Northumberland County Council passed a motion this week urging the Government to negotiate a fair settlement in the long-running firefighters’ pension dispute.
It comes ahead of the latest period of strike action by the Fire Brigades Union. It’s the 18th period of action since the dispute began and the 24-hour strike starts at 9am on Tuesday.
Alex Bennett, Chief Fire Officer for Northumberland Fire and Rescue Service, said: “As always, when there are periods of strike action, we’re asking people to remain extra vigilant. Many people now have their Christmas decorations up and it’s important people check any festive lights are in good working order and aren’t left on when the house is empty.
“At this time of year, people also need to take more care on the roads and leave extra time for journeys as lower temperatures can bring icy conditions, increasing the risk of accidents.
“The public can be reassured we have robust plans in place to provide a fire and rescue response during industrial action and are again putting these plans in place. It’s important to stress it will not be business as usual however. We have also contacted businesses and other premises to assist them in further minimising the risk from fire and other emergencies.”
At the full meeting of the county council on Wednesday, the motion to back Hilary Benn MP’s early day motion, put forward by Coun Terry Johnstone, was backed by 41 votes to none, while 14 councilors abstained.
Negotiations are still taking place in Scotland and Wales as the devolved governments consult on revised pension offers, but the same is not true with the Westminster government.
Guy Tiffin, FBU brigade official, said: “This is a clear statement by Northumberland council. If the devolved governments of the UK can all genuinely negotiate on pensions and avoid strike action, then Westminster can do the same.
“Firefighters in England have been forced into strike action as Westminster are not listening, are robbing our pensions and do not want to see firefighters get a fire service pension that is appropriate to the occupation. It is entirely in the hands of the Westminster government to end this dispute and make a fair offer to firefighters in England.”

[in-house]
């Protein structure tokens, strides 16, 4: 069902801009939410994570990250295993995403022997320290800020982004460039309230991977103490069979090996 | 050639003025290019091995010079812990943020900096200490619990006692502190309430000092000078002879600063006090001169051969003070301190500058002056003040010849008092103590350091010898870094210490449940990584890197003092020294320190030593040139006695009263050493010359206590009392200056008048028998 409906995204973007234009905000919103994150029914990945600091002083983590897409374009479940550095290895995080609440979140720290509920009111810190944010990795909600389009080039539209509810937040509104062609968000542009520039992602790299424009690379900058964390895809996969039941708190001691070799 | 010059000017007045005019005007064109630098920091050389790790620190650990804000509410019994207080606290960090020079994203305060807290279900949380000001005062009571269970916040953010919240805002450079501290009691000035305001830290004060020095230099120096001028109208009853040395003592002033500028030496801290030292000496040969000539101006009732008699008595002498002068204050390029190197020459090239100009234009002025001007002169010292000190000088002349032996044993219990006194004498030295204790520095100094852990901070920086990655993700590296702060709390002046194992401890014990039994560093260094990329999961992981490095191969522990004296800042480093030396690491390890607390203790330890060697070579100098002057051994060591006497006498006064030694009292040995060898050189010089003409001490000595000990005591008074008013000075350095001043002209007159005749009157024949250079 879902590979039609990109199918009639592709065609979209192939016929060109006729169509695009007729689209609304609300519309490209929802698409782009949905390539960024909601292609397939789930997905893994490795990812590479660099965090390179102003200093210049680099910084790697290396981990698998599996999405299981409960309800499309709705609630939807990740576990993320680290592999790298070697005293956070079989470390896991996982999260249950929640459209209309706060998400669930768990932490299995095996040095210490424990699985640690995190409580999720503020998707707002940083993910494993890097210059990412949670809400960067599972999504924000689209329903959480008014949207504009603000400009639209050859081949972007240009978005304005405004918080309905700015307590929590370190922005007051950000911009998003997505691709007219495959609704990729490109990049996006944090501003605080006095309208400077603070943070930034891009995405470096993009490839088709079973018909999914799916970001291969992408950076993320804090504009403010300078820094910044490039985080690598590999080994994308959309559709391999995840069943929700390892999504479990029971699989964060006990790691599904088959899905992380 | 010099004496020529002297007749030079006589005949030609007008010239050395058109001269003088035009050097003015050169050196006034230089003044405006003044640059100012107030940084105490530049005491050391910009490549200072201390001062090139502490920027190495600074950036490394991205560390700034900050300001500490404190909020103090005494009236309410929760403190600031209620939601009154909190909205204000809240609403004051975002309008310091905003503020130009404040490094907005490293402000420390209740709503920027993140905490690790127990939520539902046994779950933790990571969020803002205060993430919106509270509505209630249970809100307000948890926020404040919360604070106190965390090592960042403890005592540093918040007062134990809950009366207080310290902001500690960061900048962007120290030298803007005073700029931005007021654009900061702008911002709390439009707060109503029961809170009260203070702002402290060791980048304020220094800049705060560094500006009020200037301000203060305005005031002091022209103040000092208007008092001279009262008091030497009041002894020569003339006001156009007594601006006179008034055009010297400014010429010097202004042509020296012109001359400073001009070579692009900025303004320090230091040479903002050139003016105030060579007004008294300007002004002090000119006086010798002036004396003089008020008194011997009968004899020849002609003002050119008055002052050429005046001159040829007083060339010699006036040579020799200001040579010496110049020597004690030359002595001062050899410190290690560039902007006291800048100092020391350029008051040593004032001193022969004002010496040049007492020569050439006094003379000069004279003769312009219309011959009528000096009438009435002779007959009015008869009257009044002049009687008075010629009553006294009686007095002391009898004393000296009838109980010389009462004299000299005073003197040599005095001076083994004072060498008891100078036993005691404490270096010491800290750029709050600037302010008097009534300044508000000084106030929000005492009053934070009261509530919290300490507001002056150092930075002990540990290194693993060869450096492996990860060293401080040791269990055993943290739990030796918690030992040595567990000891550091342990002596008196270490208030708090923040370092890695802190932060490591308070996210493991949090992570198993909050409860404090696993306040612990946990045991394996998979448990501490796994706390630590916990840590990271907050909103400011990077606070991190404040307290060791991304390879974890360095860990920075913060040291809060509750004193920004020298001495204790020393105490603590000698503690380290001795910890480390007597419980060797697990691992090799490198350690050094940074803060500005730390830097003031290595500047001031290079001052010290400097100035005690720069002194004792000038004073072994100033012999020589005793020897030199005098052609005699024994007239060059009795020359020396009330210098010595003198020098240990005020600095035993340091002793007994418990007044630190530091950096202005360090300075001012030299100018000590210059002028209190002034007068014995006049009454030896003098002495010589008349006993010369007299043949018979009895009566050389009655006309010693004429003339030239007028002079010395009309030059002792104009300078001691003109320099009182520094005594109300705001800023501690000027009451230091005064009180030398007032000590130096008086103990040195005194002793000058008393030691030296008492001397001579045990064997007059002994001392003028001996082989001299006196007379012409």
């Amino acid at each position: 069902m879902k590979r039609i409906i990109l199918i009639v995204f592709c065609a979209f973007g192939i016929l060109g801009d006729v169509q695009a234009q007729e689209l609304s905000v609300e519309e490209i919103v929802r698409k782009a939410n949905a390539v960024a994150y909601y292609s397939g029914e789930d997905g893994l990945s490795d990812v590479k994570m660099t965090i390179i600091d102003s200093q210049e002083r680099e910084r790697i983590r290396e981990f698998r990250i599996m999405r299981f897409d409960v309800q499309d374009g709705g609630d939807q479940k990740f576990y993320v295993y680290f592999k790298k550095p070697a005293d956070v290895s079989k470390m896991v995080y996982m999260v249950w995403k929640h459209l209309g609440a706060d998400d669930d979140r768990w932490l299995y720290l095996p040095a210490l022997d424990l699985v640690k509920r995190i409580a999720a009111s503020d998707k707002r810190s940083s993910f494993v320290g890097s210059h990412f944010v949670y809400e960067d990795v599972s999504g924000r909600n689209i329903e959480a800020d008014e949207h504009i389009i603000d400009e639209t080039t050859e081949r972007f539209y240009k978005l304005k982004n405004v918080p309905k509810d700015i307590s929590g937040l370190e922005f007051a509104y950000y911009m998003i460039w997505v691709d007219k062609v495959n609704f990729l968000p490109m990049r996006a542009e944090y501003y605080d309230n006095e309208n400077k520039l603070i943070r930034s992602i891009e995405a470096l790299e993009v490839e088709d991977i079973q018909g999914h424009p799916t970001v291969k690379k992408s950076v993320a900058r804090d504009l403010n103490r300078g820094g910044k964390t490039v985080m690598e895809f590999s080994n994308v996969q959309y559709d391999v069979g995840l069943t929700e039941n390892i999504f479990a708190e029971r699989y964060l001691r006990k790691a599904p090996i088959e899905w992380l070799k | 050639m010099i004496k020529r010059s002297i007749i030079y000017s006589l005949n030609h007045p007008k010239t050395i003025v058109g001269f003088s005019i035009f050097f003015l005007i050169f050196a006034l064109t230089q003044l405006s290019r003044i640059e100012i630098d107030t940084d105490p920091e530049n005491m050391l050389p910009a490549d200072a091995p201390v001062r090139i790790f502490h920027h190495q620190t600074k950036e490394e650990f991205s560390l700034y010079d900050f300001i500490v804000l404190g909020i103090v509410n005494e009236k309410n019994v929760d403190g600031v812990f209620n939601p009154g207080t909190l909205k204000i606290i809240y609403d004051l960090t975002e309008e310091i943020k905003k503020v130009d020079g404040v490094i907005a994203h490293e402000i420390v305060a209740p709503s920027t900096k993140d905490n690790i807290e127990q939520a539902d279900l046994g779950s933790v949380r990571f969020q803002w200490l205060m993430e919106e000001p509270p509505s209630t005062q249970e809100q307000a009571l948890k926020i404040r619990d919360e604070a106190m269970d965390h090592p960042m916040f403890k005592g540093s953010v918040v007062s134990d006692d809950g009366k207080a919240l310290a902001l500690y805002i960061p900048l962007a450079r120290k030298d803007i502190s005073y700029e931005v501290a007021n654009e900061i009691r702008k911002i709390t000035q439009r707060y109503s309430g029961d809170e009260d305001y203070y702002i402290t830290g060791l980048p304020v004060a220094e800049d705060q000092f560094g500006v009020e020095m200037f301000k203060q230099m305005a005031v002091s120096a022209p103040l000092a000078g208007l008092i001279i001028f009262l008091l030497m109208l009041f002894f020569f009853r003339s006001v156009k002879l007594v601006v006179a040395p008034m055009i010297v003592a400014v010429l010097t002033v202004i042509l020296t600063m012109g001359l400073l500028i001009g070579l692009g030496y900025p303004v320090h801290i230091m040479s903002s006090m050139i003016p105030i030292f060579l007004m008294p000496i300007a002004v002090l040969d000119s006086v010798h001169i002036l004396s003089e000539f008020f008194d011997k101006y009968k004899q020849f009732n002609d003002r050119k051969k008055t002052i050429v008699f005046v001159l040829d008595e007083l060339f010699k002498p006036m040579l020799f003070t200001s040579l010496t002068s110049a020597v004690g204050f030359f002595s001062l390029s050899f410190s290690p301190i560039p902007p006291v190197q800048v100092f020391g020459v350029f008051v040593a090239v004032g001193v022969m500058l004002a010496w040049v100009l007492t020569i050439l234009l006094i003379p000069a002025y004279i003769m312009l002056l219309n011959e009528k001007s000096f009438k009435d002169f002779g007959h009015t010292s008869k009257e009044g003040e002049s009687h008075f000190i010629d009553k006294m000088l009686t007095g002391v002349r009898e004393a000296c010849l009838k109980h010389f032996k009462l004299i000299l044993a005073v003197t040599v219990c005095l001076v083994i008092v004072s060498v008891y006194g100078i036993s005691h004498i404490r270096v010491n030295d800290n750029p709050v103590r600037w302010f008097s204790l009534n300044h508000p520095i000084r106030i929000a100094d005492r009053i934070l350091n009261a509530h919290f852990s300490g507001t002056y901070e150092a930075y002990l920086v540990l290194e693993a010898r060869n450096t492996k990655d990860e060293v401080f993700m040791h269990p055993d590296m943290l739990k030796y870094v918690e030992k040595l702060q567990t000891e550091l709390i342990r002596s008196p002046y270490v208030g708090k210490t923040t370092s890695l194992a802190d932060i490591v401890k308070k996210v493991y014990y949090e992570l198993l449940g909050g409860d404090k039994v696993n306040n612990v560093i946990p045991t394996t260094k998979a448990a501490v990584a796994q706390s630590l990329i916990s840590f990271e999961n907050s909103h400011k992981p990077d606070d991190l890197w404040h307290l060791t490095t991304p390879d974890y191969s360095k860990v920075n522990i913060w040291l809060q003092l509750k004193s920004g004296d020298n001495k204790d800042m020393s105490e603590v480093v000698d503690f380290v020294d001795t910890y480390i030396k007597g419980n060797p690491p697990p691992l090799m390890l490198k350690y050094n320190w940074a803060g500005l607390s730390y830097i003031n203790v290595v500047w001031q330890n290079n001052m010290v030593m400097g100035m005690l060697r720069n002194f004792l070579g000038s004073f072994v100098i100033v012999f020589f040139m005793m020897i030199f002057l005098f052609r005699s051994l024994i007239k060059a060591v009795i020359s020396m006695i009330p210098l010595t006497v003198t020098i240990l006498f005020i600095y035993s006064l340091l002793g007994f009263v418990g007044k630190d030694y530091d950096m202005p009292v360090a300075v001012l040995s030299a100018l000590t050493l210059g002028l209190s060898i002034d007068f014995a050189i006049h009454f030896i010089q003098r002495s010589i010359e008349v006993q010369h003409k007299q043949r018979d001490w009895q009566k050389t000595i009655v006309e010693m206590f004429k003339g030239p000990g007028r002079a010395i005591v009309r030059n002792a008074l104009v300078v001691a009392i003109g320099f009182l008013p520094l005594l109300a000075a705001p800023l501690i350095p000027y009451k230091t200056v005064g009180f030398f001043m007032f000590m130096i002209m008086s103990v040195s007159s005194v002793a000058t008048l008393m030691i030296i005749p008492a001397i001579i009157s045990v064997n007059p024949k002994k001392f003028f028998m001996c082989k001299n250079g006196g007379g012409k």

Coun Johnstone, Labour member for Bedlington West, said: “We, the people of Northumberland, have come to rely on the bravery, professionalism and steadfastness of our fire and rescue service in times of need. Now in their time of need, the responsibility falls to us to come to the aid of our brave firefighters, before their rights at work and their pensions go up in smoke.”
As a result of the motion, the county council will write to Fire Minister Penny Mordaunt.
In an open letter to firefighters on Friday, Ms Mordaunt said: “Those of you in the Fire Brigades Union have once again been asked to undertake 24 hours of strike action next week. I know that this causes many of you much concern, and puts strain and stress on you and your colleagues.
“Unfortunately, it also causes damage to the reputation of the fire and rescue service as a whole. Strike action is entirely counterproductive to the Fire Brigades Union cause and I am left wondering what the point is of this current proposed action. It would have been more productive for the leadership of the Fire Brigades Union to have responded to my request to set out formally what would end the dispute.
“We have received a number of responses to our consultation on amending the National Framework for Fire and Rescue, the deadline for which is December 9. We will be reviewing the responses carefully and I very much hope to be able to let you know my final decision swiftly.
“In the meantime, my thanks goes to those who will be holding the fort and protecting the public next week.”